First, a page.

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News about Science, Technology and Engineering at Iowa State University
Training troops with virtual reality
Soldiers may one day be given memories of places they've never been by undergoing training in a virtual reality system. That's one goal of research underway at Iowa State University's Virtual Reality Applications Center, in cooperation with the Iowa National Guard and its Iowa Technology Center unit. The effort will provide Iowa Guard personnel with comprehensive and flexible training simulations.
"We'll be putting soldiers in the middle of simulated missions, giving them valuable first-hand experience without putting them in harm's way," said Adrian Sannier, associate director of VRAC and the project's principal investigator. VRAC specializes in "immersive" virtual reality, where users are surrounded in images and sound to make the experience seem as realistic as possible.
The project will also explore command and control, using virtual immersion to help clear the confusion that can accompany complex operations. Researchers will build synthetic theaters in which the massive amounts of data that characterize modern engagements are synthesized and displayed real-time in a 3-D virtual environment. "This research helps us understand how people can perform complex tasks more effectively using computer-generated immersive worlds," Sannier said. For more information, contact Sannier, (515) 294-7383, or Robert Mills, IPRT Public Affairs, (515) 294-1113.
Technique focuses on ink in questionable documents
John McClelland, assistant scientist at Ames Laboratory, may be able to give forensic scientists a jump on locating pen-wielding criminals. McClelland was awarded a $160,000 grant from the National Institute of Justice to develop a new method for identifying different types of inks by looking at their molecular composition.
If the project is successful it could enable forensic scientists to determine if ink on "questionable documents" has the same molecular composition as ink present in a particular pen or on a second document. This would provide a method of checking a document's authenticity. McClelland said this information could be used as evidence and could help determine the innocence or guilt of a suspected criminal.
"We plan to do this by measuring how different colors of infrared light are absorbed by a tiny ink sample punched from a suspect document," McClelland said.
McClelland's technique is derived from photoacoustic spectroscopy (PAS), which was first invented by Alexander Graham Bell in 1898. It is based on the fact that different types of ink absorb light in a different ways. This is a function of the wavelengths (different colors) of infrared radiation, and allows researchers to identify a specific type of ink. Using PAS, McClelland can discern where a document originated from by testing for the specific type of ink used to write the document. For more information, contact McClelland, (515) 294-7948; Bridget Bailey, ISU News Service, (515) 294-6881; or Skip Derra, ISU News Service, (515) 294-4917.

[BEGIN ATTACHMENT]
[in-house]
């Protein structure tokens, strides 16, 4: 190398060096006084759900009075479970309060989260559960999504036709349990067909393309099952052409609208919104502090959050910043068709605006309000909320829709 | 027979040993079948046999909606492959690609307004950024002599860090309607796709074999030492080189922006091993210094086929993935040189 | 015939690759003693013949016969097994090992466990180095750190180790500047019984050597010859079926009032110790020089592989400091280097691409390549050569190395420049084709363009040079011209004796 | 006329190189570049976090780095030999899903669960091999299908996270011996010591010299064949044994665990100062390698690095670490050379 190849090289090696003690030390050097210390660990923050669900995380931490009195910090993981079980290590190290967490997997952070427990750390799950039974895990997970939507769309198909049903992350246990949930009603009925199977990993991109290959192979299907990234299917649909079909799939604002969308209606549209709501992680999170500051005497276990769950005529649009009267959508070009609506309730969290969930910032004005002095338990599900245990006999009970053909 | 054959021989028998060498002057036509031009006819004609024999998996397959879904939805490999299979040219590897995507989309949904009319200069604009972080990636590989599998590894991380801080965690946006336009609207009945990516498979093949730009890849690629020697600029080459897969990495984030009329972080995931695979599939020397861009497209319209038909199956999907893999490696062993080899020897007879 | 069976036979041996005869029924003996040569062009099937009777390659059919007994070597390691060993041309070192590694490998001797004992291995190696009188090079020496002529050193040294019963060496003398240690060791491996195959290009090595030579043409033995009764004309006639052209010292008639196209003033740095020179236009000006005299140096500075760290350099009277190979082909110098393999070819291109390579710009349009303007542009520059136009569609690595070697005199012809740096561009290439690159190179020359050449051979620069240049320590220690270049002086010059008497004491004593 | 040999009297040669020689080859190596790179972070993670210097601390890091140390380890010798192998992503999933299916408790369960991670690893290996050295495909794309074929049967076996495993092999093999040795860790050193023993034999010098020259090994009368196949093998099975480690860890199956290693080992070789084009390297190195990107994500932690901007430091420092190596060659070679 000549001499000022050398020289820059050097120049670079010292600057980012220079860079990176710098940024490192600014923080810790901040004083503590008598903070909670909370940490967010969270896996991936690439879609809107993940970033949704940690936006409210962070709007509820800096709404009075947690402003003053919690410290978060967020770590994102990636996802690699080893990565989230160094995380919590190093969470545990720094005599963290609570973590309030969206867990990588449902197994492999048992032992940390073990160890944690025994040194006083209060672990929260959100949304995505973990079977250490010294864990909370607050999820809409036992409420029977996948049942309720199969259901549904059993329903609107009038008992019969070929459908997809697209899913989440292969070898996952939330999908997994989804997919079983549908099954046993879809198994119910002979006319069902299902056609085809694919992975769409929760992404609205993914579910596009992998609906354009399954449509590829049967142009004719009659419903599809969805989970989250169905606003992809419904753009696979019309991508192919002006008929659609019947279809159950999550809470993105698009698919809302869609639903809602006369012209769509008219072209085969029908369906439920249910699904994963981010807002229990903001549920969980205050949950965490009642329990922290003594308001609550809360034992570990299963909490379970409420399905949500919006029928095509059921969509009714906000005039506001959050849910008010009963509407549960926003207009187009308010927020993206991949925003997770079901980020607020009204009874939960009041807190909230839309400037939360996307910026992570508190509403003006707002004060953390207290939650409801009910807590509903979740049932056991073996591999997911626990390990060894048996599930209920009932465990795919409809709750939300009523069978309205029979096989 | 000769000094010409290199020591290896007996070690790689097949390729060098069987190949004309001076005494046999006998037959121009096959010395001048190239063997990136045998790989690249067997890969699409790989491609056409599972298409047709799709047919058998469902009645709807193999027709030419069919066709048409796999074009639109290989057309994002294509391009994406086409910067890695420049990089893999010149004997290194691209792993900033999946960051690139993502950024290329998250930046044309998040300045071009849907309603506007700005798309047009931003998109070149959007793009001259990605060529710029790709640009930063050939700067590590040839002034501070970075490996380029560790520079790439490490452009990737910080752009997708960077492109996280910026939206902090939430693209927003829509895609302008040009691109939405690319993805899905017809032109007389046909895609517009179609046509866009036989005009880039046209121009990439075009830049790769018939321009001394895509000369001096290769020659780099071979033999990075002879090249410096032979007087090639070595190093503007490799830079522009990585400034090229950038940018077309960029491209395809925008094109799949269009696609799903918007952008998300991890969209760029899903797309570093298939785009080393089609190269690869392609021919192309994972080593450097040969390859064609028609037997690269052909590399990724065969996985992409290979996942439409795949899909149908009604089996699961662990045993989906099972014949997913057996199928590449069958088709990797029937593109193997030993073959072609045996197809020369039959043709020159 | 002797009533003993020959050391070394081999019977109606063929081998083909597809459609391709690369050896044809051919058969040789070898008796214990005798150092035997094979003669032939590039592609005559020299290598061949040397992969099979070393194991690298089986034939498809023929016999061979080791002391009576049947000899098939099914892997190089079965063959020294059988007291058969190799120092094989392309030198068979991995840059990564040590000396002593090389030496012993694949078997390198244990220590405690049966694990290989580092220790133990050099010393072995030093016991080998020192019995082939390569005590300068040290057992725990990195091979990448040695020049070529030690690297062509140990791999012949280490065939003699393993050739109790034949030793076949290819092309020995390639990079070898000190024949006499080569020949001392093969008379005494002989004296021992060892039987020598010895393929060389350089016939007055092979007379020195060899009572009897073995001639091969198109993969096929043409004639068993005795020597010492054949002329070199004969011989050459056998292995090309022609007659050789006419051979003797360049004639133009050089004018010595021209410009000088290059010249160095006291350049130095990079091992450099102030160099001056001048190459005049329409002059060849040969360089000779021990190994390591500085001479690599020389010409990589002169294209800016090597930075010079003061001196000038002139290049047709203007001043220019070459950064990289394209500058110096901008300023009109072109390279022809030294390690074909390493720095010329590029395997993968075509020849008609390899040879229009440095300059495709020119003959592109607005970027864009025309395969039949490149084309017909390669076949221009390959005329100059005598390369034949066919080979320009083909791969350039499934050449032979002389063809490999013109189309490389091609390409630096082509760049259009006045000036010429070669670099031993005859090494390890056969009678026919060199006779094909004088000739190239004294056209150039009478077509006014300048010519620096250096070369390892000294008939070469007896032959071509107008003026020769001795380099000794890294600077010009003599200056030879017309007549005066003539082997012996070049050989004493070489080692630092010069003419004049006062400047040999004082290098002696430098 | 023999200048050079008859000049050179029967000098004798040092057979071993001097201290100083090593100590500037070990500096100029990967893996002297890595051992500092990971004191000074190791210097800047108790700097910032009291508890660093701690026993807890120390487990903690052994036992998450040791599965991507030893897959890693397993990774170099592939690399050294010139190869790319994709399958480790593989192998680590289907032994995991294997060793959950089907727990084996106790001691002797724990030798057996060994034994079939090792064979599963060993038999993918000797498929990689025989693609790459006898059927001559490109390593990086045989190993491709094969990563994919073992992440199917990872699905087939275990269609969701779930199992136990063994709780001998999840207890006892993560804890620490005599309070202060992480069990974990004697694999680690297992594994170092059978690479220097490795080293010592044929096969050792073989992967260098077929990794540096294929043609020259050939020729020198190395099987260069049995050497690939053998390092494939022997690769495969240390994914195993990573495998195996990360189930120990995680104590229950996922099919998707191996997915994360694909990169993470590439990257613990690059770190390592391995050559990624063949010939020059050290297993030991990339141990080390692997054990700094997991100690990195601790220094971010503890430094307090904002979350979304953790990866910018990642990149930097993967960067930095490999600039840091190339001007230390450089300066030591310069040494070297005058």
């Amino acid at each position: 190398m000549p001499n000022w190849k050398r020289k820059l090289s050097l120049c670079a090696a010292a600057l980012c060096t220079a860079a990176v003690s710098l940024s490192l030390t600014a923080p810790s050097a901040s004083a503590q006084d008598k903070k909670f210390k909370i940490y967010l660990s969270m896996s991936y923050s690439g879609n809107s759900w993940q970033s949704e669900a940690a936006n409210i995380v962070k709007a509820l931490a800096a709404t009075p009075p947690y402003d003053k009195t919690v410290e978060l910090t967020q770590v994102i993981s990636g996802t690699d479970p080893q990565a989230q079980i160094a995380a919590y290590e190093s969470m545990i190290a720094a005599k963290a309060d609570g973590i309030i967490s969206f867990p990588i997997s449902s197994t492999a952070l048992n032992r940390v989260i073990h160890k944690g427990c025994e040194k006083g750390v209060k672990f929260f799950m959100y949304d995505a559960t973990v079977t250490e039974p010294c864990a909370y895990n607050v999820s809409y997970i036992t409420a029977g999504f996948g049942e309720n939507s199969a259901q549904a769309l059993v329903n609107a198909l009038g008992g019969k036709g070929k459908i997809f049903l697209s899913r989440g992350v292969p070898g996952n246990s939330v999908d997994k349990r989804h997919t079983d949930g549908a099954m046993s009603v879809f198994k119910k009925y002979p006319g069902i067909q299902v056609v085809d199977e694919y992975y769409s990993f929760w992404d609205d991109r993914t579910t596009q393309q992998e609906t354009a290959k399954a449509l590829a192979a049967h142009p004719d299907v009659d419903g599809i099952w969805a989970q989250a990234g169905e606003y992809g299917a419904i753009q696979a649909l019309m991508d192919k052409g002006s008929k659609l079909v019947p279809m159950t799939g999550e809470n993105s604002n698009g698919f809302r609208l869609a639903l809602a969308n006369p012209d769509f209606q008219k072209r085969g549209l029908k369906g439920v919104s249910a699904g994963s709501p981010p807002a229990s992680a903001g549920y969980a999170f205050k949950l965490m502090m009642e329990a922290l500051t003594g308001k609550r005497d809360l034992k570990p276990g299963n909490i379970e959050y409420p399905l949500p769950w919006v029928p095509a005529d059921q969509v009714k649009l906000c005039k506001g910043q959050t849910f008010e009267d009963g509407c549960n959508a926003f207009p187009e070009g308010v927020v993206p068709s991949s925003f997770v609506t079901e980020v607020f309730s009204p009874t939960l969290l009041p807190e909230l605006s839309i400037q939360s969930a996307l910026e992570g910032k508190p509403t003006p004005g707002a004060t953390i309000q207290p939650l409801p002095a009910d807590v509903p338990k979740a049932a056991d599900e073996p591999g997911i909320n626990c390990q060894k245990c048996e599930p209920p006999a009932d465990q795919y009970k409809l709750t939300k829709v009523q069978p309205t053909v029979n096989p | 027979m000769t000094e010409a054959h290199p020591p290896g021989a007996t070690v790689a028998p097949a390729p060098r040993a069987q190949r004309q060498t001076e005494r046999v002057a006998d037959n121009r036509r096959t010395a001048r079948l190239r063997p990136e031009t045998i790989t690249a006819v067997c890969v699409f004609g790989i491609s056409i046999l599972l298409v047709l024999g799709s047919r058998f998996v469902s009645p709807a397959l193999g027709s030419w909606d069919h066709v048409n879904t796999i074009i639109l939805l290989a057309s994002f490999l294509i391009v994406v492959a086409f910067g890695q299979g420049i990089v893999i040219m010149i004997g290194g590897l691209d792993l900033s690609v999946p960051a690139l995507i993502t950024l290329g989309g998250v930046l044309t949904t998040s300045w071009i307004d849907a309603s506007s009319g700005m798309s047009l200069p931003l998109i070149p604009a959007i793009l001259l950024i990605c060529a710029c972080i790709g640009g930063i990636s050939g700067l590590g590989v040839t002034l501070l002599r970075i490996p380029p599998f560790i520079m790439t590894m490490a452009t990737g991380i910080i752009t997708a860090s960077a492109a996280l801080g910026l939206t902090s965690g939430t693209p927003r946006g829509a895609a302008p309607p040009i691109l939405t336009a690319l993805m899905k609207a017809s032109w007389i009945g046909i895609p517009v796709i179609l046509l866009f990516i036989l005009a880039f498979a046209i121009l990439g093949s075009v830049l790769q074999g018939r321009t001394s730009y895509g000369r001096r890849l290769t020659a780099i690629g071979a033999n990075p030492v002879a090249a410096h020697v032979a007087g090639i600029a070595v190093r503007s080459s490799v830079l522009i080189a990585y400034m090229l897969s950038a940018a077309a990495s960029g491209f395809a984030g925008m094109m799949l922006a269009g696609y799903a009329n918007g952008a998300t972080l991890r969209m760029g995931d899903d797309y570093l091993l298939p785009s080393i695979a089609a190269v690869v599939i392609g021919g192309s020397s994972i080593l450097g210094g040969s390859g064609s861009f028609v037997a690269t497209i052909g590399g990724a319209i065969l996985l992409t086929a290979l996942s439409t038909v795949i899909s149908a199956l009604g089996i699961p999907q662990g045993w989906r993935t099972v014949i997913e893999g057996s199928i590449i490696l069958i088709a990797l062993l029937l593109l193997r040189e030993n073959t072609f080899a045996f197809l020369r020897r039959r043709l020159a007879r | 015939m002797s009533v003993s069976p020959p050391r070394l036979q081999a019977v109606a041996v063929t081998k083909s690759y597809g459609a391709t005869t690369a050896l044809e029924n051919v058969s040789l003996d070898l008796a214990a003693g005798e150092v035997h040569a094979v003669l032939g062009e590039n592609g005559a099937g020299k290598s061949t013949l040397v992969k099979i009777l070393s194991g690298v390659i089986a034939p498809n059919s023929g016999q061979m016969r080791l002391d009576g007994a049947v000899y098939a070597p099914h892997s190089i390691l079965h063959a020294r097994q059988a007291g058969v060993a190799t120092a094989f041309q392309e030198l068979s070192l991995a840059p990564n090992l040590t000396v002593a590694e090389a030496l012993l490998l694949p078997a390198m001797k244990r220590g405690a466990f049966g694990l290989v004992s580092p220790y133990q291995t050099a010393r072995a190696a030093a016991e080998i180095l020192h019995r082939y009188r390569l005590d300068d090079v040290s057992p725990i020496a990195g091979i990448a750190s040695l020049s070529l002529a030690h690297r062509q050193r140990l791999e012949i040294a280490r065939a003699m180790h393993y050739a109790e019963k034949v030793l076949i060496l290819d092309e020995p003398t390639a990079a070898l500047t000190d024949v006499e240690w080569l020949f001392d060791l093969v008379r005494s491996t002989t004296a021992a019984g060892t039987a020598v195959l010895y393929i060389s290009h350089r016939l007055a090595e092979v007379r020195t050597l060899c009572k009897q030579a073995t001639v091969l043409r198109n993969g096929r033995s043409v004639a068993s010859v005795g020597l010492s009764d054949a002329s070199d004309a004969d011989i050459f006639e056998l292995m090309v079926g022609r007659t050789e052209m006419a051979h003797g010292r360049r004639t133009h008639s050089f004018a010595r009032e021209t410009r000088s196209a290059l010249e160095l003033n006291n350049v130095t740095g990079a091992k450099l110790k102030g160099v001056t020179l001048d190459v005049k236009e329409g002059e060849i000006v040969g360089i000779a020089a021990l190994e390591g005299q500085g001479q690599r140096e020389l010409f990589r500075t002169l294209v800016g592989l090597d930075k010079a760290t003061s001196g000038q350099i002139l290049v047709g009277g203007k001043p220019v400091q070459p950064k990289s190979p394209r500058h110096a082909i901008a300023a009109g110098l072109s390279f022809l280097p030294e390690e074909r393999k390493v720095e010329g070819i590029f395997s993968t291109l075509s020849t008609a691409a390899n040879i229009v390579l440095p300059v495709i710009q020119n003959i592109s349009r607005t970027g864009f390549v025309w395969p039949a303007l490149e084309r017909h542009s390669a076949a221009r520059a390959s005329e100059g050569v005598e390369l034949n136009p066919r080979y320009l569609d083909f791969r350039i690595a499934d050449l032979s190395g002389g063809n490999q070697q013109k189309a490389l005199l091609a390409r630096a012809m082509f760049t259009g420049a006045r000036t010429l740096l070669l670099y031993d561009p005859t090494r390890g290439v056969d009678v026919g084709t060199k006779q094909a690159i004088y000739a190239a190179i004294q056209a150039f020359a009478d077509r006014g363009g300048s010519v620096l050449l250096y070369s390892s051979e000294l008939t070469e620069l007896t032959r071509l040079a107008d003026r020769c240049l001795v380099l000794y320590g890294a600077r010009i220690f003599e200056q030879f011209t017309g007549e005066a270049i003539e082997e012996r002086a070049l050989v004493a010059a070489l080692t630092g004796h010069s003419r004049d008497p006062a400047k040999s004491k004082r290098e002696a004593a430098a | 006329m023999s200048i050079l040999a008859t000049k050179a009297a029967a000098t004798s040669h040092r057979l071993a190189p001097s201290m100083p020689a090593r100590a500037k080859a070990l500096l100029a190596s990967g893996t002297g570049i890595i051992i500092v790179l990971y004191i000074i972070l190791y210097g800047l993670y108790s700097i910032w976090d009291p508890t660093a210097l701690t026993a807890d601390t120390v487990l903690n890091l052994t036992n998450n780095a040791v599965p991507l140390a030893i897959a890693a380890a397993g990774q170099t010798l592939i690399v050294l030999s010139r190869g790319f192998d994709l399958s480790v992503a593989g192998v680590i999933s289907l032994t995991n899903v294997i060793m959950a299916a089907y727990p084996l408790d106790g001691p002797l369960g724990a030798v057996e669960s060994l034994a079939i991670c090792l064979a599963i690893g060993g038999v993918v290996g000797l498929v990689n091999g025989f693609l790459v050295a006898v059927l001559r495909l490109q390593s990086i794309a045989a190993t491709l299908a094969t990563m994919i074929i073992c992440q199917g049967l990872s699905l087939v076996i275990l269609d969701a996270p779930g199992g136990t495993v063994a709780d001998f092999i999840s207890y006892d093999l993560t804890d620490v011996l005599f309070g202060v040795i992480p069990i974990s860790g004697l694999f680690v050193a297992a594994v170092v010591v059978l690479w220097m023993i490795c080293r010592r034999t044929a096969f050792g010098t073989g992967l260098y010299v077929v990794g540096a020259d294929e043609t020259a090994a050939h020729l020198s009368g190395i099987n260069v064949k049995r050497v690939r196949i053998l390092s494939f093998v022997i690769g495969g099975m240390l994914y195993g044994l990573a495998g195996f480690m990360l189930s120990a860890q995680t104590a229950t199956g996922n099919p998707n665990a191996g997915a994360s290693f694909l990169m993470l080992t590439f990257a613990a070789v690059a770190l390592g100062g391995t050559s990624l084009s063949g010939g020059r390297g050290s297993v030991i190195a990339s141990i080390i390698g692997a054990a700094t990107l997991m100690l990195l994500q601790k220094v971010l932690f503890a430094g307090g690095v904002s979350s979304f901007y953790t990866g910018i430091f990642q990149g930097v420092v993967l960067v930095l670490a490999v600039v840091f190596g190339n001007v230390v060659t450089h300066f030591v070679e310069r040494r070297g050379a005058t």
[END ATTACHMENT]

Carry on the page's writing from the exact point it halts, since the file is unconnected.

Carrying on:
Long-term weather patterns might mask deforestation effects
Global climate patterns apparently are muting the effects of deforestation. As a result, the true effects of deforestation might be far worse than what is currently detected, according to a team of Iowa State University researchers.
Massive deforestation, like what is taking place in the Amazon Basin of South America, is predicted to result in a general warming and drying of that land mass. But over a recent 40-year period (1950-1990) what actually has happened is a 20 percent increase in rainfall, which appears to be the result of global climate patterns. Understanding the effects of long-term global climate patterns on areas like the Amazon Basin could have important implications ranging from determining the true effects of deforestation and reforestation efforts in parts of those areas, to altering soil erosion and the ability of species to re-emerge in altered areas.
The researchers -- ISU geological and atmospheric science professors Tsing-Chang "Mike" Chen and Eugene Takle, and graduate students Jin-ho Yoon and Kathryn St. Croix -- describe their research in the October issue of the Bulletin of the American Meteorological Society. Their paper "Suppressing Impacts of the Amazonian Deforestation by Global Circulation Change," is the first work to consider "interdecadal" changes, changes that happen over decades of time, in deforestation data.
"Many scientists have studied the effects of deforestation, but no one has paid much attention to interdecadal change," Chen said. "That is a very important component missing from the studies. It needs to be considered to get a true reading of the effects of deforestation."
"We expect in the coming decades that the rainy pattern may reverse," Takle explained. "If and when that happens, then the deforestation drying that everyone expected will be made even worse by the drying due to reversal of global circulation. We likely will see effects much worse than those described by current deforestation impact models."
For more information contact Chen, (515) 294-9874; Takle, (515) 294-9871; or Skip Derra, ISU News Service, (515) 294-4917.
Ames, Iowa 50011, (515) 294-4111
Published by: University Relations,
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